Thursday, August 1, 2013

The Kopp-Etchells Effect

A photographer's unique tribute to two soldiers.

This isn't a painting. It's not from a movie. It's not a strange astronomical event. This is real — what you can see when certain helicopters in Afghanistan touch down on sandy ground, raising dust, causing mysterious arcs of light to loop and dance through the air.

This doesn't always happen. "The halos usually disappear as the rotors change pitch," wrote war photographer Michael Yon. "On some nights, on this very same landing zone, no halos form." How come?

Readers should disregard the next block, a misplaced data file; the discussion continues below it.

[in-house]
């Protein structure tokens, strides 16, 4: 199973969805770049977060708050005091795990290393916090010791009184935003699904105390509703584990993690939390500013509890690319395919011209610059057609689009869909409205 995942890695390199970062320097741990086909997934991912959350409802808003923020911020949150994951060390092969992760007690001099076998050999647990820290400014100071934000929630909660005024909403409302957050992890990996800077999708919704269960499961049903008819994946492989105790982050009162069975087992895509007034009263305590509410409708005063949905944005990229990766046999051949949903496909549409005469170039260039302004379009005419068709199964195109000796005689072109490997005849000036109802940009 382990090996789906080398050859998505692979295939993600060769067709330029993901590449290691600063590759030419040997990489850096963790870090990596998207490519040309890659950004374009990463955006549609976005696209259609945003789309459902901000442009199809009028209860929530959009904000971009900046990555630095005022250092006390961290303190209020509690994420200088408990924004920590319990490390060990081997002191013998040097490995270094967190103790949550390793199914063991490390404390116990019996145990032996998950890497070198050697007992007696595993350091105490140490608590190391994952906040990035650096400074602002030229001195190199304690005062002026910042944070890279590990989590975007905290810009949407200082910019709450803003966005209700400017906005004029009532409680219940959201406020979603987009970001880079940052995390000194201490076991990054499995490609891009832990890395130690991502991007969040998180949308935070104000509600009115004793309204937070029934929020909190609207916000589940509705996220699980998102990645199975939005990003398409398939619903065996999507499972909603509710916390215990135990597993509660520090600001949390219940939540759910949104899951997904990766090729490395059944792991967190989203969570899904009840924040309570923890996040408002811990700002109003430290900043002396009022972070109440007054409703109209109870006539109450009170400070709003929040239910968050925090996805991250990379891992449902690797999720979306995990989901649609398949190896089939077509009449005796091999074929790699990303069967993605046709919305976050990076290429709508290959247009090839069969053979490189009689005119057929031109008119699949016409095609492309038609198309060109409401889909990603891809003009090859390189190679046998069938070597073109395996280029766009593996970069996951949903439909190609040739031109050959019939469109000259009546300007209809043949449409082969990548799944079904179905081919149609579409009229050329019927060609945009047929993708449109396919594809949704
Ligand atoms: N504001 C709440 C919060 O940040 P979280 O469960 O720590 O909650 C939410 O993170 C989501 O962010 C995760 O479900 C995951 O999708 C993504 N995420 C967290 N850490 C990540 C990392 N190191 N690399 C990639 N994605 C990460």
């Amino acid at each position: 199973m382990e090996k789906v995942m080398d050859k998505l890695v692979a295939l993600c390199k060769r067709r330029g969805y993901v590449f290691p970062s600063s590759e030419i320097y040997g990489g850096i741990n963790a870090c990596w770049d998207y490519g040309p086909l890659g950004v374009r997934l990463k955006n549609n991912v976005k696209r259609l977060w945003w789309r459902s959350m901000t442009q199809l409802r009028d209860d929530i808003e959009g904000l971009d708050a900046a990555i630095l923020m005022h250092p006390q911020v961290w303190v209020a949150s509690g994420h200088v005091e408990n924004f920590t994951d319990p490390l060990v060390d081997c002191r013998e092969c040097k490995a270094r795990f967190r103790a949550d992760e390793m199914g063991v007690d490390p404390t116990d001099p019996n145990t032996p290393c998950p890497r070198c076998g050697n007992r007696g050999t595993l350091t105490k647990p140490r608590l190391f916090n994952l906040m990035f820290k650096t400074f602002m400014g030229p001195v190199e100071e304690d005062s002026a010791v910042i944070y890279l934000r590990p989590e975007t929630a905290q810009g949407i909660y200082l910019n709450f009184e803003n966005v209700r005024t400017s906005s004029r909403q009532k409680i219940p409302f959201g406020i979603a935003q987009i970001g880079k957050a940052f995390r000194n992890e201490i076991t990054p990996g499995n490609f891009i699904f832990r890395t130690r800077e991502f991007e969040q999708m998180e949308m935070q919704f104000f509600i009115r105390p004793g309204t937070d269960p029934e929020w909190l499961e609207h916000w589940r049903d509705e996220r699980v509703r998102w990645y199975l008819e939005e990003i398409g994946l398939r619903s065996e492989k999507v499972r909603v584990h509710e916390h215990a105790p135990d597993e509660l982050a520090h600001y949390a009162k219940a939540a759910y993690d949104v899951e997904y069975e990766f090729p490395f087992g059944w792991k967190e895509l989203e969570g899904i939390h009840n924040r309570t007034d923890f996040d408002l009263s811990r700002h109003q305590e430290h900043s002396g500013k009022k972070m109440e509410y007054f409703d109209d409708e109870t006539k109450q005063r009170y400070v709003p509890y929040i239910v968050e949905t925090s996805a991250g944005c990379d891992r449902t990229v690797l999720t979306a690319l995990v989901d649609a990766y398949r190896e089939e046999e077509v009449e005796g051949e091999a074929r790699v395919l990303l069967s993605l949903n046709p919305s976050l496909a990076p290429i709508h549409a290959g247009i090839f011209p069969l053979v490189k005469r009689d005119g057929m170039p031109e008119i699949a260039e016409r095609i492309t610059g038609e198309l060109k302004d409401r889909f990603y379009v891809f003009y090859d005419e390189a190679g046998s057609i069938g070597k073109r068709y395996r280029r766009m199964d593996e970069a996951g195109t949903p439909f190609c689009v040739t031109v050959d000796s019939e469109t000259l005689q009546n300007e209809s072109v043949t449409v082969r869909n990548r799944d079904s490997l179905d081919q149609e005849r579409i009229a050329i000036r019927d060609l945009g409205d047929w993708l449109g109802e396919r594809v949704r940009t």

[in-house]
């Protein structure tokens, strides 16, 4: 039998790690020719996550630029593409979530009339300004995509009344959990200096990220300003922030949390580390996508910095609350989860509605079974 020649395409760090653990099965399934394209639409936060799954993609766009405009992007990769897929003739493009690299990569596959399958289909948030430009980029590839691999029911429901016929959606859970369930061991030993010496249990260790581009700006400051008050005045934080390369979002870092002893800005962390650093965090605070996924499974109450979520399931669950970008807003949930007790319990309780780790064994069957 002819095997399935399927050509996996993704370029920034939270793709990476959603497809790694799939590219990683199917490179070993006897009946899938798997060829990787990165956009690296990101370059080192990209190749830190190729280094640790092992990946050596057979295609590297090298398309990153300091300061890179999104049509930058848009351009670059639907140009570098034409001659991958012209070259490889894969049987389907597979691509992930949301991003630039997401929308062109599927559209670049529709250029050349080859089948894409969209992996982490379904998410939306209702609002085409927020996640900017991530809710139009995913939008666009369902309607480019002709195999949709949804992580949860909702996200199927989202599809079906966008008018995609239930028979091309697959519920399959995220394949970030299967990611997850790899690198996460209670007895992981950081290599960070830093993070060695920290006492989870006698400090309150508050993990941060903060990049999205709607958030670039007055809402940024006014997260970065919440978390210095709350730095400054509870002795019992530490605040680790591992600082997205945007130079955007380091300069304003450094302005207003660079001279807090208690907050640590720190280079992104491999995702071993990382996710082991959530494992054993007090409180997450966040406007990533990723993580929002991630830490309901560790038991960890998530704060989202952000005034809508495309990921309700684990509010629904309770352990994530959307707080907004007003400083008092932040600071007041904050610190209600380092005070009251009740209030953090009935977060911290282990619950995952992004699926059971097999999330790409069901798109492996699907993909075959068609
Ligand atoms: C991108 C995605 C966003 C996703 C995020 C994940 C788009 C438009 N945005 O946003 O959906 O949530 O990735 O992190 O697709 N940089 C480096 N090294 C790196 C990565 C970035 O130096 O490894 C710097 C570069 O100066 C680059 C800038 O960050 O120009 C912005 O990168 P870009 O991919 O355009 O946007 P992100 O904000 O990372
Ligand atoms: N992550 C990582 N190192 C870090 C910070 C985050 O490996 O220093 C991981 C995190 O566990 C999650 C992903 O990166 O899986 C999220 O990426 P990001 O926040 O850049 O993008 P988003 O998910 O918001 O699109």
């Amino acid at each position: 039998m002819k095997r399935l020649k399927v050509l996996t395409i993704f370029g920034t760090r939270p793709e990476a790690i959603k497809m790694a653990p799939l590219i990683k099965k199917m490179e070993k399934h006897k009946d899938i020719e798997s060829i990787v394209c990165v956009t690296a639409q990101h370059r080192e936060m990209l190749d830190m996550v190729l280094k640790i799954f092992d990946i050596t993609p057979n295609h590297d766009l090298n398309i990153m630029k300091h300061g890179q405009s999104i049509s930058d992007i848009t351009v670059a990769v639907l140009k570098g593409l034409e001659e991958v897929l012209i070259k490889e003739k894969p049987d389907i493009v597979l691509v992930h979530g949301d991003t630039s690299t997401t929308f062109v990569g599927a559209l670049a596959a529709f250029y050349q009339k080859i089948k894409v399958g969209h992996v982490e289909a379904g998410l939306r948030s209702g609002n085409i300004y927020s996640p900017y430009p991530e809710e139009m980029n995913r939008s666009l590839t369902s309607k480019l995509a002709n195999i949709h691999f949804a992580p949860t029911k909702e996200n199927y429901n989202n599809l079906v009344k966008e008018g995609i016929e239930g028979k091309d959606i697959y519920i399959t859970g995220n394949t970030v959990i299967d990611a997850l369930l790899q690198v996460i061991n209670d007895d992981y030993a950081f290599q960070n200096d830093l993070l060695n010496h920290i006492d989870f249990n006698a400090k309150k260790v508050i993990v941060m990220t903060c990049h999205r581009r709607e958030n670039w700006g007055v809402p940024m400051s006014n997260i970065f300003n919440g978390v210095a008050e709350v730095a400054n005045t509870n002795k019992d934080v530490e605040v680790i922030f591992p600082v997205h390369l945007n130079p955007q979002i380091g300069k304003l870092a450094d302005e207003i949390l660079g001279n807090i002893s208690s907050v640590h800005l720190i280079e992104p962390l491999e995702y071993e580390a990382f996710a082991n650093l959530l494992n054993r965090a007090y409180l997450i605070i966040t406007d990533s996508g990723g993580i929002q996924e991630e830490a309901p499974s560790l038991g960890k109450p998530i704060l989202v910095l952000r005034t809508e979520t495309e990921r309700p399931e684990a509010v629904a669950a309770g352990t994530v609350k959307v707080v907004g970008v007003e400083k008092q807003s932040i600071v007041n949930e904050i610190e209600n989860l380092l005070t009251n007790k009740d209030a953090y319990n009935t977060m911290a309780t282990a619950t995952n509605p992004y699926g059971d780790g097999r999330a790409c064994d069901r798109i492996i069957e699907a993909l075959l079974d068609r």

Michael thought whatever causes this, it ought to have a name. And because he could, because most of these are his pictures, he decided to dub these lights "The Kopp-Etchells Effect." Curiously, (and to me, very happily), the name is beginning to catch on.  [S]o who, I wondered, are Kopp and Etchells? Are they physicists? 
They aren't. Or weren't. They are, both of them, soldiers...
The rest of the story is here.

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